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Four Ways to Beat Hepatitis Fatigue

Nicole Cutler L.Ac.

September 28, 2011

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Fatigue is a problem frequently experienced by those with chronic hepatitis. Fortunately, there are several different kinds of approaches that can help mitigate fatigue.

As the most common symptom of chronic hepatitis, fatigue is also one of the hardest ones to address. Likely because of the complex combination of cellular and chemical processes involved in producing energy, battling fatigue is best accomplished through a variety of different approaches.

There are a range of mechanisms that may be responsible for the fatigue characteristic of chronic hepatitis – and just as many potential solutions. Some of the theories explaining why fatigue is the number one complaint of people with chronic, viral hepatitis are described below:

  • Mitochondrial damage – Understood to be inflicted by either the medications used for treatment or a direct impact from the virus, experts believe that chronic hepatitis viruses damage the cell’s mitochondria.
  • Energy storage – The liver converts food into glucose, stores it for later use and releases it when the body needs energy. A liver with advanced disease from viral hepatitis is impaired in its ability to produce and store glucose.
  • Immune dysfunction – When the body is under physical or emotional stress, such as is often the case in chronic hepatitis, the immune system is weakened. Understood to be due to a reduction in neurotransmitter release and a depletion of the adrenal gland, a weak immune system is frequently a factor behind profound fatigue.
  • Depression – Whether due to living with a chronic disease, a side effect of medications or some other reason, those with hepatitis are especially prone to depression. According to a study published in the journal Psychosomatic Medicine, researchers found that people who are depressed are more than four times as likely to develop unexplained fatigue as those who are not depressed.

A physician should always be consulted first to rule out another medical condition responsible for severe tiredness. Even if no other cause of fatigue can be found, there is still hope to increase energy levels in those with chronic hepatitis. Spanning several different energy restoration approaches, the following four practices are just a small sampling of what can help a person with chronic, viral hepatitis beat fatigue:

  1. Avoid caffeine overload – While many people turn to caffeine to boost their energy levels, too much can cause blood sugar fluctuations and adrenal gland depletion, both of which increase one’s vulnerability to stress. In addition, a caffeine overload can cause severe sleep difficulties – a definitive recipe for fatigue.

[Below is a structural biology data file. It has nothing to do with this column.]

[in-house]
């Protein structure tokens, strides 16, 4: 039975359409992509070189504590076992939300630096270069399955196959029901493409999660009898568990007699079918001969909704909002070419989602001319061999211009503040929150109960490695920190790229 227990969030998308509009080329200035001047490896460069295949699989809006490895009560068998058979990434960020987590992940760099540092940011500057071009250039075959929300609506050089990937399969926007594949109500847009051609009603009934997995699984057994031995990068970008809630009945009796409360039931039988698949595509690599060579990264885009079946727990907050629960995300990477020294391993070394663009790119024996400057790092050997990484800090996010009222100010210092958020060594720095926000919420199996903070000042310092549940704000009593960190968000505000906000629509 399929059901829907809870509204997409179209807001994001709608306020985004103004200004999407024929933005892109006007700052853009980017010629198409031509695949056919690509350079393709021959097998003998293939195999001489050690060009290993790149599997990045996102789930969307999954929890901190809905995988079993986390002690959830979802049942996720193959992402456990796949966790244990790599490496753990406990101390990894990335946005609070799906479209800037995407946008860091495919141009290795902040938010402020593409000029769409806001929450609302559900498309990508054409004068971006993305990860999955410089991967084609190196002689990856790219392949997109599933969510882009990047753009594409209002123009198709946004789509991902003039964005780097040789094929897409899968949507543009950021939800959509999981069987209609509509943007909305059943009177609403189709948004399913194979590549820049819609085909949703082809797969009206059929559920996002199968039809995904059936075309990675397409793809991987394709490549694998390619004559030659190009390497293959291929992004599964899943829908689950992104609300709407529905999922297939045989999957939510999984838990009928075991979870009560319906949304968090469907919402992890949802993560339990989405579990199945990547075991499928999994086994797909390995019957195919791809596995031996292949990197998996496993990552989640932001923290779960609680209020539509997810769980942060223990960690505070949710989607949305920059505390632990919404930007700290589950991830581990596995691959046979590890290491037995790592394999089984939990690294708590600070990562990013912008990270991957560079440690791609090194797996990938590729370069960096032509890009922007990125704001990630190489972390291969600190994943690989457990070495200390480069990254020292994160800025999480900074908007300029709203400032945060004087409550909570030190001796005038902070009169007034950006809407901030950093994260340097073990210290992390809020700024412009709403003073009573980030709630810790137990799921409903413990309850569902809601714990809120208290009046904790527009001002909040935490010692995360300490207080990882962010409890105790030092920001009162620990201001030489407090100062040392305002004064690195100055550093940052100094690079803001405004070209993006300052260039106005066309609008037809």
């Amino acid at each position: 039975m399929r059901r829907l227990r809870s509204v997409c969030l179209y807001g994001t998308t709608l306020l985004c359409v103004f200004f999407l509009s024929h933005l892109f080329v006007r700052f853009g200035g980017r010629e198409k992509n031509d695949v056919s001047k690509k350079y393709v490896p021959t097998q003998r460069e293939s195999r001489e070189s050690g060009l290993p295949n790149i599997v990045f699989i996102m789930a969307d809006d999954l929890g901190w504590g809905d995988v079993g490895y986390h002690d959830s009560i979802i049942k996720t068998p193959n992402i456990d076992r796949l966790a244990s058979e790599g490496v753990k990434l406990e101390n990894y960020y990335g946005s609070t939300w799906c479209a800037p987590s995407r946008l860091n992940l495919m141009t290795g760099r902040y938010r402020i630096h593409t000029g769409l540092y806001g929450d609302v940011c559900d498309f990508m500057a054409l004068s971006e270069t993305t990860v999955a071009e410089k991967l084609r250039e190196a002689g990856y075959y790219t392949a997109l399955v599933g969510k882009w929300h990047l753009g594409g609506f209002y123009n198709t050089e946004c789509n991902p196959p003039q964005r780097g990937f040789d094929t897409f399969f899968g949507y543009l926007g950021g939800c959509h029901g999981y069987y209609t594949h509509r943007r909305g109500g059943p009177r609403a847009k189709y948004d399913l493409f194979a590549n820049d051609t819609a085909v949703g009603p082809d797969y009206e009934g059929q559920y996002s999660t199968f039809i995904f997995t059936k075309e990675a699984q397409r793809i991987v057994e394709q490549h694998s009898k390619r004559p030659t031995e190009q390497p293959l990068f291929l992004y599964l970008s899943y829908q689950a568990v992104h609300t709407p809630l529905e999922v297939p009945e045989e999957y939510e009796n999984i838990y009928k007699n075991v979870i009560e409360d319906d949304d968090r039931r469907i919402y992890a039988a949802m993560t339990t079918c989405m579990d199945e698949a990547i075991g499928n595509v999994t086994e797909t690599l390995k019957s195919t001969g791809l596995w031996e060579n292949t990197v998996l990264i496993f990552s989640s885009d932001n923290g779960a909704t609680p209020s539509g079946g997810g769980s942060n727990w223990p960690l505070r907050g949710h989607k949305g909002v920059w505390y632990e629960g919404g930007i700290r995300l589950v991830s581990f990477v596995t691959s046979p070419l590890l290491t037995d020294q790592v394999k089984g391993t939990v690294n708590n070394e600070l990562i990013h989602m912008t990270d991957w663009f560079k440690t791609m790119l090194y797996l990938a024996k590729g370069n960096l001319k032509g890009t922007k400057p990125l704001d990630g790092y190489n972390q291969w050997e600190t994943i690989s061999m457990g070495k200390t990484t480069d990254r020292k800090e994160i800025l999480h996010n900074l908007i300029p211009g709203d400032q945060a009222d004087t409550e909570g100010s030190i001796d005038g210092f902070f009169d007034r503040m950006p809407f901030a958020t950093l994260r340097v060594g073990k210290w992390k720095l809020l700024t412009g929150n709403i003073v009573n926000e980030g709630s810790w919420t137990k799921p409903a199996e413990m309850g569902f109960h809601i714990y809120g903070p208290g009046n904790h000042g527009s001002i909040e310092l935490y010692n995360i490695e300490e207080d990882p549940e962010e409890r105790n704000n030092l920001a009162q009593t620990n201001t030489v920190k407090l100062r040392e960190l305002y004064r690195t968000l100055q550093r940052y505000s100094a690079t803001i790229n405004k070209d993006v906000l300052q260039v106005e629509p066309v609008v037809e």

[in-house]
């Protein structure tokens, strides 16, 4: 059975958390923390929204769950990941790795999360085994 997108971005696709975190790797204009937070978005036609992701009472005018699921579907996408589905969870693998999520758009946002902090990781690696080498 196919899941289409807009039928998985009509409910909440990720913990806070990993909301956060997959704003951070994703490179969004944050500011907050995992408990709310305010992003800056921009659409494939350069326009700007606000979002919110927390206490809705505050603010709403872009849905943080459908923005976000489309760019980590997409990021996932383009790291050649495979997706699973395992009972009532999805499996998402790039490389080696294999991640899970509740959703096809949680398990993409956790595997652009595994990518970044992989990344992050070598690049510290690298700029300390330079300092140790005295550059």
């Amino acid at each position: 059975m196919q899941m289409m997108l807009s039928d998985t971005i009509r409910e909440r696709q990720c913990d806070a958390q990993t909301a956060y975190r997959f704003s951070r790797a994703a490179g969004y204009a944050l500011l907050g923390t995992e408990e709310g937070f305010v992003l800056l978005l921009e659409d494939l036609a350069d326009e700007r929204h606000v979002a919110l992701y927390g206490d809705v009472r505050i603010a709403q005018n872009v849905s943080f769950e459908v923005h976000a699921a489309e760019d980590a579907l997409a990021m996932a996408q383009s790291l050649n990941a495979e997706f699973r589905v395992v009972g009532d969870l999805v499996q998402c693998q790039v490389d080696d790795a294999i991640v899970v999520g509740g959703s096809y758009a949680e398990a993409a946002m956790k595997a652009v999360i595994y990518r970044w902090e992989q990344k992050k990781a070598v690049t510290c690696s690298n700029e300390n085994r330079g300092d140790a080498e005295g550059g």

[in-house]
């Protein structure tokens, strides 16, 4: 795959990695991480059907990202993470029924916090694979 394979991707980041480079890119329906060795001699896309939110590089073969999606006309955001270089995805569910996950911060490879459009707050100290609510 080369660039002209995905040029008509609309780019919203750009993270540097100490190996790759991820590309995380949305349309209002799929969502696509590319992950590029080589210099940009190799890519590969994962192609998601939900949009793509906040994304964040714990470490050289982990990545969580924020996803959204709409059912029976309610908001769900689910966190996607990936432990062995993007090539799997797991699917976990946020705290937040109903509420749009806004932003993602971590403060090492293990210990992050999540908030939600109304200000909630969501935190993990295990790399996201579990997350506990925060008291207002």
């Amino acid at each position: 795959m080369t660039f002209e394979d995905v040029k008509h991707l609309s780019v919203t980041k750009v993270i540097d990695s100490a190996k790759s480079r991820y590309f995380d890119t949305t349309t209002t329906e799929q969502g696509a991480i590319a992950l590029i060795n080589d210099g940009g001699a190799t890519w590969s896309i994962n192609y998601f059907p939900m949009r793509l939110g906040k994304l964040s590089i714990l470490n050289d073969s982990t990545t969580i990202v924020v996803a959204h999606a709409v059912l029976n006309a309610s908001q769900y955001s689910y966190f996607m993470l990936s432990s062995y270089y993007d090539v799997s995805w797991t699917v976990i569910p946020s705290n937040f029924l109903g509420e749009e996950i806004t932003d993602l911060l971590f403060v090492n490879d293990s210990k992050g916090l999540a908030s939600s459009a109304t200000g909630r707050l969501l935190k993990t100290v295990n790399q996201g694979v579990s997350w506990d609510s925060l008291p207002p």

2. Supplementing with Siberian ginseng – Siberian ginseng helps normalize bodily functions by inhibiting the adrenal stress response and stimulating the immune system. It is particularly useful for fighting the effects of stress and depression, two known sources of fatigue. In addition, Siberian ginseng may be helpful to those with chronic hepatitis because it aids the liver in the detoxification process.
  3. Lipid replacement therapy – Lipid replacement therapy helps prevent mitochondrial cell membrane damage, thus averting the loss of energy on a cellular level. By replacing the damaged lipids with phospholipids and fatty acids essential to the structure and function of biological membranes, lipid replacement therapy helps restore the mitochondria’s boundaries. This strategy has been shown to be extremely effective in restoring energy levels of those with chronic disease.
  4. Reduce stress levels – According to Paul Baard, PhD, a sports psychologist at Fordham University in the Bronx, NY, one of the biggest energy zappers is stress. Including more relaxation activities into one’s day helps reduce stress, which consequently improves energy levels. Stress relief is highly individual and may be achieved through exercise, listening to music, reading a good book, meditating or socializing. “Whatever is relaxing for you will reduce tension and that will help increase energy,” says Baard.

The source of fatigue in anyone, including someone with chronic hepatitis can have many different sources. Assuming there is not another medical solution for a person’s fatigue, practices like avoiding caffeine overload, supplementing with Siberian ginseng, lipid replacement therapy and stress reduction can have a profound impact on restoring a person with chronic hepatitis’s energy levels.


http://www.care2.com/greenliving/7-natural-energy-boosters.html, 7 Natural Energy Boosters, Michelle Schoffro Cook, Retrieved April 18, 2011, Care2.com, Inc., 2011.

http://www.hepatitis-central.com/mt/archives/2007/04/fatigue_and_hep.html, Fatigue and Hepatitis C, Nicole Cutler, L.Ac., Retrieved April 24, 2011, Hepatitis Central, 2011.

http://www.hepatitis-central.com/mt/archives/2009/01/hepatitis_c_fat.html, Hepatitis C, Fatigue and Mitochondria, Nicole Cutler, L.Ac., Retrieved April 18, 2011, Hepatitis Central, 2011.

http://www.hepatitis-central.com/mt/archives/2009/09/can_vitamin_b-1.html, Can Vitamin B-12 Help Hepatitis-Related Fatigue?, Nicole Cutler, L.Ac., Retrieved April 18, 2011, Hepatitis Central, 2011.

http://www.webmd.com/depression/news/20040618/depression-fatigue-fuel-each-other, Depression, Fatigue May Fuel Each Other, Retrieved April 24, 2011, WebMD, LLC, 2011.

http://www.webmd.com/diet/fight-fatigue-energy-foods-6/10-energy-tips, Top 10 Ways to Boost Your Energy, Colette Bouchez, Retrieved April 19, 2011, WebMD, LLC, 2011.

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Posted by Nicole Cutler L.Ac. on September 28, 2011

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